The Amendments revise section 2.5 of NI 81-102 to now permit mutual funds to invest in underlying mutual funds that are reporting issuers in the local jurisdiction, as opposed to only those with a current offering prospectus. They also give mutual funds the ability to invest in a two-tier mutual fund provided this fund is a 'clone fund' whose objective is to track the performance of one underlying mutual fund. The CSA decided not to proceed with a proposed amendment to the definition of "index participation unit" in NI 81-102 which would have expanded it to include participation units traded on a stock exchange in the U.K.
Money Market Funds
The Amendments introduce new investment restrictions for money market funds under new section 2.18 of NI 81-102. That section includes new liquidity provisions requiring a money market fund to have at least 5% of its assets in cash or readily convertible to cash within one day and 15% of its assets in cash or readily convertible to cash within one week. It also includes a new dollar-weighted average term to maturity limit of 180 days that is to be calculated based on the actual term to maturity of all securities in a money market fund portfolio. This is in addition to the current requirement of maintaining a portfolio with a dollar-weighted average term to maturity limit not exceeding 90 days calculated on the basis that the term of a floating rate obligation is the period remaining to the date of the next rate setting.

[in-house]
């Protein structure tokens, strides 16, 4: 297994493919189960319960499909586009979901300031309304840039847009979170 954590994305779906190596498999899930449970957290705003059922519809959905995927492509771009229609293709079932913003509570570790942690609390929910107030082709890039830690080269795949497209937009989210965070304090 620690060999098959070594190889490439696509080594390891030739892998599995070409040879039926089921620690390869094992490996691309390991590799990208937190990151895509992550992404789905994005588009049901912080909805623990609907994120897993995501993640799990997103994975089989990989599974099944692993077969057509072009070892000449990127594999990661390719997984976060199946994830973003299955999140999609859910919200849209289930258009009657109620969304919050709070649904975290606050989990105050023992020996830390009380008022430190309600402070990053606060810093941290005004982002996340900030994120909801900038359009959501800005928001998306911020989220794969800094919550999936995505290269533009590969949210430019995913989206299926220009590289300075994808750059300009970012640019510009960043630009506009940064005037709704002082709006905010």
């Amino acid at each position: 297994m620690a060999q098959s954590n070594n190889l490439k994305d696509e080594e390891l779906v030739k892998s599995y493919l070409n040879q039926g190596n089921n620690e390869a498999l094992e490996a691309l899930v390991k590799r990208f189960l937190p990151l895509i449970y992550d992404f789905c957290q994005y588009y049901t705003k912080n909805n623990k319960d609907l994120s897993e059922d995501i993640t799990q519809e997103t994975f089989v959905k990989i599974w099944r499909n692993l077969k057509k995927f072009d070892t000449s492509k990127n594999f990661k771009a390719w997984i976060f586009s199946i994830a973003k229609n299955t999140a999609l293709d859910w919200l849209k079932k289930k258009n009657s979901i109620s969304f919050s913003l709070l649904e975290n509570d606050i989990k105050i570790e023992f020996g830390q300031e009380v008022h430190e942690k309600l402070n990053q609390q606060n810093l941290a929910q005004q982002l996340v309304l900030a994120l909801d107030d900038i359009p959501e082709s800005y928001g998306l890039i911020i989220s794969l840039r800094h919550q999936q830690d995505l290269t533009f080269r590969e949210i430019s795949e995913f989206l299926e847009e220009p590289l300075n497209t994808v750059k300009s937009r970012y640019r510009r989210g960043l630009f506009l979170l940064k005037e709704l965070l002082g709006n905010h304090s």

The CSA is providing a 6-month transition period during which money market funds may gradually realign their portfolios as necessary to comply with the new provisions. As a result, the new money market fund provision will not come into force until October 30, 2012.
In a related amendment, NI 81-106 will be amended such that it will no longer permit an investment fund to aggregate certain types of short-term debt in the fund's statement of investment portfolio. This change is intended to increase the transparency of fund portfolio holdings so as to allow investors to better evaluate the risks associated with an investment fund's short-term holdings.
Mutual Fund Dealers
The Amendments exempt principal distributors and participating dealers that are members of the Mutual Fund Dealers Association of Canada ("MFDA"), as well as mutual fund dealers in Québec, from the requirements of sections 11.1 and 11.2 of NI 81-102, which includes the requirement to segregate client money relating to mutual fund transactions from sums relating to other types of investment transactions, as well as the requirement to allocate and pay out interest earned on such client money held in a trust account. Under MFDA rules however, these principal distributors and participating dealers will continue to hold client assets in a trust account and separate from their own assets. They will, subject to certain conditions, also have discretion as to whether to pay interest on client cash held in trust. The Amendments also exempt those same principal distributors and dealers from the requirement under section 12.1 of NI 81-102 to annually report their compliance with the applicable requirements of Parts 9, 10 and 11 of NI 81-102.
The Amendments also introduce new requirements in section 15.3 of NI 81-102 intended to ensure that mutual fund ratings and rankings used in sales communications are objective and consistent. In addition, the Amendments require that upon calculating its net asset value, an investment fund must make this information available to the public at no cost.
The content of this article is intended to provide a general guide to the subject matter. Specialist advice should be sought about your specific circumstances.